While everyone makes sure they have at least a few chickens on the farm, few people appreciate ducks as more than pond ornaments (even though ducks don't require a pond), not realizing how valuble they are for anyone interested in becoming more organic or self sufficient.

Like chickens, ducks come in four main varieties: egg layers, meat, dual purpose, and ornamental. Laying strains can match Leghorns in egg production, while dual purpose and meat types beat out chickens (in our opinion) due to having more breast meat than the average rooster without having to hear a dozen cockrels crowing before they are put in the pot.

Egg Benefits

Duck eggs start off large and become jumbos as the hen gets older. They are richer than a chicken egg in both flavor and texture, contain more protein, and the yolk is full of omega-3s. Plus the eggs are completely alkaline, which is recommended for cancer patients. People with allergies to chicken eggs often find that they are still able to eat duck eggs.

Like goose eggs, duck eggs are fantastic for baking, giving your pies, cookies, cakes, and breads more lift. The food will be lighter, and more porous, making it fluffier or more crispy/crunchy. The eggs last longer in the fridge than chicken eggs, allowing you to store them for longer periods of time.

Raising Benefits

Ducks make excellent parents and will hatch out duck, chicken, and turkey eggs if allowed. You don't have to worry about keeping track of incubators if you prefer to raise your own flock naturally. Even laying strains of ducks will still go broody as they get older if allowed, and virtually all older hens will happily set on a nest. Hatching a dozen ducklings out at a time isn't unusual for the larger breeds.

There is no need for vaccinations since ducks are more disease and parasite resistant than poultry, and the ducklings are more hardy, only needing to be in the brooder for half the time of a baby chick. This means you are over the critical period faster, leaving room for fewer accidents due to a power outage or a heat bulb that goes off in the middle of the night.

Meat Benefits

Ducks grow fast and even dual purpose breeds can be butchered at 8-12 weeks with a fair amount of meat.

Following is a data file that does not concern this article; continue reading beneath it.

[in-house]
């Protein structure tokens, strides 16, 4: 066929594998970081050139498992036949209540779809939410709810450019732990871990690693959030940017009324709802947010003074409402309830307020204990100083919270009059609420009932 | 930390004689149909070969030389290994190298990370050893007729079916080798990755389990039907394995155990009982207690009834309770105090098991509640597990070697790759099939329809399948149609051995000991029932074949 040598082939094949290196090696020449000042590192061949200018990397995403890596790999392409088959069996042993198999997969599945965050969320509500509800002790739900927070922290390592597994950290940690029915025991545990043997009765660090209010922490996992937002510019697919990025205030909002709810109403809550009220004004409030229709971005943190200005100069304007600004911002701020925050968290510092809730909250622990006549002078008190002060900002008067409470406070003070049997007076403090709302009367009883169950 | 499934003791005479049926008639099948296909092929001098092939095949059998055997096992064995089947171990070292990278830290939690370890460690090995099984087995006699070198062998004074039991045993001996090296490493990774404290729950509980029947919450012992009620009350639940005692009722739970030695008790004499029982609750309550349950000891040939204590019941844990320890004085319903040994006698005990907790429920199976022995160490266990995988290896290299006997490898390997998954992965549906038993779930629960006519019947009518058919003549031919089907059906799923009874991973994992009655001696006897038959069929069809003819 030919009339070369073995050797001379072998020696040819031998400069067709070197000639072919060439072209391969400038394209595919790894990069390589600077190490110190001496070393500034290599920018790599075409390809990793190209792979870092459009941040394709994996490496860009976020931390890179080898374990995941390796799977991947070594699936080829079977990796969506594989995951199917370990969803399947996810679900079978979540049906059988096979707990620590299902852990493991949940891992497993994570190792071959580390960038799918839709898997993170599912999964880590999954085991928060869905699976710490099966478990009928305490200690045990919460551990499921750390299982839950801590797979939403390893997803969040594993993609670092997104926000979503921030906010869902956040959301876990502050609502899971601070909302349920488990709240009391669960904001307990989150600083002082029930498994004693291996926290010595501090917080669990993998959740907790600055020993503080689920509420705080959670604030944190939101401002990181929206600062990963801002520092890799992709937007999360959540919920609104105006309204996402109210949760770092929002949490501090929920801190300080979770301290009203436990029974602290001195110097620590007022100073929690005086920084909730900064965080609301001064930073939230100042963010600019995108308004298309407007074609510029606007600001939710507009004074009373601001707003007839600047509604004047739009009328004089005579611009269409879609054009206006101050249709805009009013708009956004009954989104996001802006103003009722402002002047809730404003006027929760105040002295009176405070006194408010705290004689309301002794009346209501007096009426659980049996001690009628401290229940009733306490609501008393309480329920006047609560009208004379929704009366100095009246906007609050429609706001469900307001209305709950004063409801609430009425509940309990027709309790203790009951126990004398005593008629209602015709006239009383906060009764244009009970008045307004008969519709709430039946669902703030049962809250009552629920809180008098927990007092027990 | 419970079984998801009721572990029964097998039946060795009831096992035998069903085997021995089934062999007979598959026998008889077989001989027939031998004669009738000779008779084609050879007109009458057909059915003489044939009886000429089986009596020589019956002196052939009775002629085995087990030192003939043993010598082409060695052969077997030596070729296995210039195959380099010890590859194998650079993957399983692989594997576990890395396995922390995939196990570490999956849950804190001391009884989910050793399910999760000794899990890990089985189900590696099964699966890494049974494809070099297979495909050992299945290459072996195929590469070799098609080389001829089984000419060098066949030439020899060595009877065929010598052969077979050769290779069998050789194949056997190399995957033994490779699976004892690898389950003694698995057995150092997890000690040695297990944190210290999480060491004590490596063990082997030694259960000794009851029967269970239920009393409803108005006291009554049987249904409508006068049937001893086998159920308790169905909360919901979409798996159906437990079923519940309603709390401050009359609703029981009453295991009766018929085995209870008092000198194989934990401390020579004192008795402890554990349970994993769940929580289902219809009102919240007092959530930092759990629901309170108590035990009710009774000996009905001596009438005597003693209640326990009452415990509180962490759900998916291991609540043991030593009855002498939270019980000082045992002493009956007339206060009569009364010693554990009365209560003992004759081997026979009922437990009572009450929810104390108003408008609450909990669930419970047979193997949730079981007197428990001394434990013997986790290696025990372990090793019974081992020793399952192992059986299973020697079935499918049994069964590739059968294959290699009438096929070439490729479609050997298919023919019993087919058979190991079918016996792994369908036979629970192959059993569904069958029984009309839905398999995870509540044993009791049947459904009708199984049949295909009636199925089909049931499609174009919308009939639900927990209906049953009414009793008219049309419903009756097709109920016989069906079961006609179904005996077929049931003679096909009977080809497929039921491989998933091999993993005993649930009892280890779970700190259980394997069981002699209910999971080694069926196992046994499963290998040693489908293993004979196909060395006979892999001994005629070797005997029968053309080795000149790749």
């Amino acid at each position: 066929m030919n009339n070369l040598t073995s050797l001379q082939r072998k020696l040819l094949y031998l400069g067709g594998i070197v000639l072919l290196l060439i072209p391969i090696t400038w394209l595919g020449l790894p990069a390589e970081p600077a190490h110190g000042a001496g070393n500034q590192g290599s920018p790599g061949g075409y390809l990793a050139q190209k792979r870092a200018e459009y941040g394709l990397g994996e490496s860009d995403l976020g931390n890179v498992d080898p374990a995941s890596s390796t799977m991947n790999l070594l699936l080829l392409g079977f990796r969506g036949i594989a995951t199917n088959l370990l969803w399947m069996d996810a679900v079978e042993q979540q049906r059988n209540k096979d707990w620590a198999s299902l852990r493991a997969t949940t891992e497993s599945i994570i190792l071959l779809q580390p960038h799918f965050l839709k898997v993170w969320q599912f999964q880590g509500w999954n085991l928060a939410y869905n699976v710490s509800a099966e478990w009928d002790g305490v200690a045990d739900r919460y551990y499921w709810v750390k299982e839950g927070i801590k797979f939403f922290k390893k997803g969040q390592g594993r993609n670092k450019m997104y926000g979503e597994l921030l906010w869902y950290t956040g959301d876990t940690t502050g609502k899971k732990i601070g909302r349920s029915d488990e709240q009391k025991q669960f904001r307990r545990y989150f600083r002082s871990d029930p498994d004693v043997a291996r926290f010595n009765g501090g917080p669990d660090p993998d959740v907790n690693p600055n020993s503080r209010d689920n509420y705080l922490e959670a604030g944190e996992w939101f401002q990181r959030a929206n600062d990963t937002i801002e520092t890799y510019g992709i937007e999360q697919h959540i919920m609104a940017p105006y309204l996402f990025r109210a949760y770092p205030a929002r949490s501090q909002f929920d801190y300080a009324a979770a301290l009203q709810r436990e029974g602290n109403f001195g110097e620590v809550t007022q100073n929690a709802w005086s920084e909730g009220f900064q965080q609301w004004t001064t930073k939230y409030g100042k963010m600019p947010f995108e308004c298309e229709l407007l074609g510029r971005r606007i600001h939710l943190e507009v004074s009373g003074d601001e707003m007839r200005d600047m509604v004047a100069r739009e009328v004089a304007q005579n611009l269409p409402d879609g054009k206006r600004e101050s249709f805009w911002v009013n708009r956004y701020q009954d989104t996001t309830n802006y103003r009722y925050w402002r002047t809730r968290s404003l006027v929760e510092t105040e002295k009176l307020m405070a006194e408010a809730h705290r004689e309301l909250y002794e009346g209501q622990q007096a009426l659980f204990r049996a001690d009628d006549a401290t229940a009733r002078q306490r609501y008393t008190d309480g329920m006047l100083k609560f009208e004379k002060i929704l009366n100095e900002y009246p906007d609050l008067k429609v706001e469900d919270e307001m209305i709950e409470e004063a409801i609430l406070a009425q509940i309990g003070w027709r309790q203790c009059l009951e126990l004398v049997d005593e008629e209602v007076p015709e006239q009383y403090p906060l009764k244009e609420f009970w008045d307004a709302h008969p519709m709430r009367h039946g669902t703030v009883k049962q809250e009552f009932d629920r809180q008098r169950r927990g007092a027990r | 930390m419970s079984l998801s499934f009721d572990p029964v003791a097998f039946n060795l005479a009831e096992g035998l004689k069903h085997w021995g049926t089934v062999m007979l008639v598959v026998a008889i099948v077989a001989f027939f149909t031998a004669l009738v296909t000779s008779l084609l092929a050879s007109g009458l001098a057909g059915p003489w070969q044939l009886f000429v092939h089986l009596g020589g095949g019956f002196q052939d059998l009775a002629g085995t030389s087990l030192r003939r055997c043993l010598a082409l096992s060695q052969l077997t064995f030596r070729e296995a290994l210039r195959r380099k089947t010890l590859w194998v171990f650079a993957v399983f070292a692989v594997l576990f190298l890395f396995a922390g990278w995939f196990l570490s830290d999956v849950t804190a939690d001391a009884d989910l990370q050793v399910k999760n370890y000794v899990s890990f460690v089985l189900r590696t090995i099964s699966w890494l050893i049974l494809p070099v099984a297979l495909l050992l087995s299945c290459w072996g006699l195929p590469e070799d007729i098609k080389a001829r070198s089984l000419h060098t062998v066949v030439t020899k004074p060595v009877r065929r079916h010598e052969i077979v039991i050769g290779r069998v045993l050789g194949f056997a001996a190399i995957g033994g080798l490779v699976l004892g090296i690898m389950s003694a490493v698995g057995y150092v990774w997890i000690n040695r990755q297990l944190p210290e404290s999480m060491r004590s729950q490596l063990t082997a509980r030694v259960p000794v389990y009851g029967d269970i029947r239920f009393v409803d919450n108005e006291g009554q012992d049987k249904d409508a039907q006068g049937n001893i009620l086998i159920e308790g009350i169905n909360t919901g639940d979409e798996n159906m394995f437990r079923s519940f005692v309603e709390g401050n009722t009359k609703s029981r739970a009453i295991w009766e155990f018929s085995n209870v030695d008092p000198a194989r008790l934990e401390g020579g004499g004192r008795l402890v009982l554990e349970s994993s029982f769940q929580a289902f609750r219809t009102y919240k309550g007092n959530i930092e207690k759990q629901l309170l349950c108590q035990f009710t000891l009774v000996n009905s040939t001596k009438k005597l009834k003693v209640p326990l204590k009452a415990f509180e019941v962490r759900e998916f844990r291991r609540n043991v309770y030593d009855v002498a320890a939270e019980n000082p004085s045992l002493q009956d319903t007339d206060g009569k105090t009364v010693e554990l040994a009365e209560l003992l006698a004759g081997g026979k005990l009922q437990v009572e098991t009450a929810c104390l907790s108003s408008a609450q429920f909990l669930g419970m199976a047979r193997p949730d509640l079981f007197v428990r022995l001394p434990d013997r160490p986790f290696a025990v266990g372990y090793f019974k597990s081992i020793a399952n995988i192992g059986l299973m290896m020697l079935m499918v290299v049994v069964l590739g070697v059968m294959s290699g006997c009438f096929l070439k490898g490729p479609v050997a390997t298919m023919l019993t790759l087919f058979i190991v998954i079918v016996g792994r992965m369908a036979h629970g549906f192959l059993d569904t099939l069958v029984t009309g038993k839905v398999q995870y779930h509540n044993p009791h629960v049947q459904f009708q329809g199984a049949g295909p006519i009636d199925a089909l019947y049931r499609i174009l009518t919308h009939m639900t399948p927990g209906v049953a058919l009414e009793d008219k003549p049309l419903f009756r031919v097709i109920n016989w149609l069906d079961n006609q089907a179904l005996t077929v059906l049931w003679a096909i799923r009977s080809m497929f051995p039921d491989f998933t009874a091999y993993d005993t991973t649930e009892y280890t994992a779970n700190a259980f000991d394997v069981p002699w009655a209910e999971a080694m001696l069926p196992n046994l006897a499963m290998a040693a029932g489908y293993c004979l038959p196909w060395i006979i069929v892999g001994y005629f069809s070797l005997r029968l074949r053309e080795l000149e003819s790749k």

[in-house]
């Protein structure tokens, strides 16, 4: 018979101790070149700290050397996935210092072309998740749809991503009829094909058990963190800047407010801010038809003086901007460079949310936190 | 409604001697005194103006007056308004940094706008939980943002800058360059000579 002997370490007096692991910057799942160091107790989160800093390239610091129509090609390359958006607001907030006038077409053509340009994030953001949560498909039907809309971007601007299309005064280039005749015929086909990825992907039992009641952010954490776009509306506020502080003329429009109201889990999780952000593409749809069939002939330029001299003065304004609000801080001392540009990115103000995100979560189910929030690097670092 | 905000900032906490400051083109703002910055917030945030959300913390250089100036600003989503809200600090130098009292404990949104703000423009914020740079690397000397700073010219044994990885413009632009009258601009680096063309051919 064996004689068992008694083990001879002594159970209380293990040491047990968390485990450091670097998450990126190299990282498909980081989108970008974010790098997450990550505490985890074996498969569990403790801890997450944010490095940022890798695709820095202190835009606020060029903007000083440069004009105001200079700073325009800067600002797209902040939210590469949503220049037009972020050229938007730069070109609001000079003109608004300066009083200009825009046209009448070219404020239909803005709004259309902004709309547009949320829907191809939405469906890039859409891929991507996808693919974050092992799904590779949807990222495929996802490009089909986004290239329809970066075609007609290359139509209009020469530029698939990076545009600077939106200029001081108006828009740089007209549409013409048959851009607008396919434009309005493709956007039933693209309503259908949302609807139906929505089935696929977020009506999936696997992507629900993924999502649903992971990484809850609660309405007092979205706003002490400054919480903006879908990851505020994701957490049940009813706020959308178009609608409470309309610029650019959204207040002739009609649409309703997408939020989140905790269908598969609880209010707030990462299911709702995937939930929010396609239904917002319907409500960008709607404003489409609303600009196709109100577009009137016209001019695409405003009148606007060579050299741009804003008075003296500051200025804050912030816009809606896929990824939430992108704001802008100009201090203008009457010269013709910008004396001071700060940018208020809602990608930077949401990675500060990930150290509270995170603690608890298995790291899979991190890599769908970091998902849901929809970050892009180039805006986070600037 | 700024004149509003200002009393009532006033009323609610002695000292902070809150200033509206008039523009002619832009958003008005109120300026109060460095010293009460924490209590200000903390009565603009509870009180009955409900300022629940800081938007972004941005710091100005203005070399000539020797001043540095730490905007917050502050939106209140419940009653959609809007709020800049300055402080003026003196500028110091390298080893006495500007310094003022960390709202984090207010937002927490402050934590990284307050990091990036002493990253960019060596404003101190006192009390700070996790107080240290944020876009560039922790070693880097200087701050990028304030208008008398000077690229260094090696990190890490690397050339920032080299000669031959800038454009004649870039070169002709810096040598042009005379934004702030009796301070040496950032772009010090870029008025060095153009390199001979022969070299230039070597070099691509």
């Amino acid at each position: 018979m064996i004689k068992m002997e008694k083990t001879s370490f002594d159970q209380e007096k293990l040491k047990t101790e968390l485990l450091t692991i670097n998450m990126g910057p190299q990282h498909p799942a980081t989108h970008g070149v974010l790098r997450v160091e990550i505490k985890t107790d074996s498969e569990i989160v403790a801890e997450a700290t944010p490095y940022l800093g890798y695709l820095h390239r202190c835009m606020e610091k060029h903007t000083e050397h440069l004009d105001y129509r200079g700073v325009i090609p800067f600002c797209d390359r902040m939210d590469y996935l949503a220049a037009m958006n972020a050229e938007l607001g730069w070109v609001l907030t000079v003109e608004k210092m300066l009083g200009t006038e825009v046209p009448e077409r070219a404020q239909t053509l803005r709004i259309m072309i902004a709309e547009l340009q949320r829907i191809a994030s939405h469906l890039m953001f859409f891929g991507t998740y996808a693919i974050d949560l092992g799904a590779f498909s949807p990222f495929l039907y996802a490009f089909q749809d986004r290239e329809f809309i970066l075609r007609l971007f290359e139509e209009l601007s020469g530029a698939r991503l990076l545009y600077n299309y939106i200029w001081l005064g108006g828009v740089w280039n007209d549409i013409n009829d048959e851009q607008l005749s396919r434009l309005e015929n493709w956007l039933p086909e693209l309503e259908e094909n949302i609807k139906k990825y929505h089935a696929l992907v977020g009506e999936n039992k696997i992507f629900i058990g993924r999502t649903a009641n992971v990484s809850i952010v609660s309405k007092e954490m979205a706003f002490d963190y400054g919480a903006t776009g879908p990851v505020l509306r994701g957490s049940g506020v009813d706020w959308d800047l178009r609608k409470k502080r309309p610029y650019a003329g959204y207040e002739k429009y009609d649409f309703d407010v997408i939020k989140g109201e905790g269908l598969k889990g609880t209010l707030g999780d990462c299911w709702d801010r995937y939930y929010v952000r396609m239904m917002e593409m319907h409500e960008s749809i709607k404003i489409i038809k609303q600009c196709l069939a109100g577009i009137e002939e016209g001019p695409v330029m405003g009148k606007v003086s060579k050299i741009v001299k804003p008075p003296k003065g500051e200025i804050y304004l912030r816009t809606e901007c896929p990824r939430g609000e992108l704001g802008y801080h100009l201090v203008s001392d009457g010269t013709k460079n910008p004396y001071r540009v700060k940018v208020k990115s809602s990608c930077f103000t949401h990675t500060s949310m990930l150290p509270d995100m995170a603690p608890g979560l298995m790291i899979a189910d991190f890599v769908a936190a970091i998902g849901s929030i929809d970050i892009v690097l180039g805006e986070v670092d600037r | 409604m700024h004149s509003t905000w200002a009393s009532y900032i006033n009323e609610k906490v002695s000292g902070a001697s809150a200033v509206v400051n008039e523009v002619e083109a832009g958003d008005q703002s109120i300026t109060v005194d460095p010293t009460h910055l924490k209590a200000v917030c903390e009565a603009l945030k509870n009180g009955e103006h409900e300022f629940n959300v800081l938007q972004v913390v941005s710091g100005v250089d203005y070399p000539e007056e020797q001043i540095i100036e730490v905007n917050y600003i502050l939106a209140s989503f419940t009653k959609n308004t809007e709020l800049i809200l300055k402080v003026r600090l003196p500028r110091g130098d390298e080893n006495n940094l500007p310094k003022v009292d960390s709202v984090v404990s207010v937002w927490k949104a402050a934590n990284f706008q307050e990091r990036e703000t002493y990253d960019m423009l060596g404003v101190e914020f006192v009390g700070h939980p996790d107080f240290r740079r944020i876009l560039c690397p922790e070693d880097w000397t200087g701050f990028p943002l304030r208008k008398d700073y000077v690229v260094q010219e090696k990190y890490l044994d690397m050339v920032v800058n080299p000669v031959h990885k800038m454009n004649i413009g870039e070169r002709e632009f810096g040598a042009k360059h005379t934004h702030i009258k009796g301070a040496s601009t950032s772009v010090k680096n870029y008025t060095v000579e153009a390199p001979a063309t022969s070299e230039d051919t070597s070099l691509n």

The meat tastes a lot like beef. The breast meat can be cut into strips and grilled, tasting a lot like steak. By having ducks (or geese) around, it's almost like being able to raise miniature beef cattle. Very, very miniature beef cows.

A single meat hen can produce around 100-150 eggs per year: that's roughly 400-600lbs of meat each year if you incubate all of the eggs yourself (you'll be eating 2-3 ducks each week). If you don't need quite that much meat, allowing the hen to incubate her own eggs a few times a year will provide an average of 40lbs of meat to put in the freezer per clutch, and an average of around three clutches before the weather turns too bad for her to raise them outside.

Other Benefits

Ducks love bugs and slugs. They will happily gobble down a snail or snatch up a Japanese beetle. They root out ticks in the yard, chomp on grasshoppers, and will strain mosquito larva out of pools of water. This is a great alternative to harsh, unnecessary pesticides while also cutting back on any feed costs.

Like geese, they can be live harvested for their down a few times per year. This down can be used to fill pillows, make quilts, or stuff dolls, among other things. Duck down is soft and insulates extremely well. Since ducks naturally shed their down at least twice a year this can be gathered in much the same way you comb out a cat's shedding hairs, then used for whatever you want.

They don't need a pond, but are thrilled when they have access to something in which to swim and bathe. Providing a tub or wading pool will keep them happy - and will give you a fantastic source of garden tea. When you clean out the tub, strain the dirty water onto your plants - it will do more than any expensive plant food could do and it's free. The easiest way to do this is to attach a hose to a wading pool to siphon out the water directly onto the garden. The water will dilute it enough to keep it from being "hot."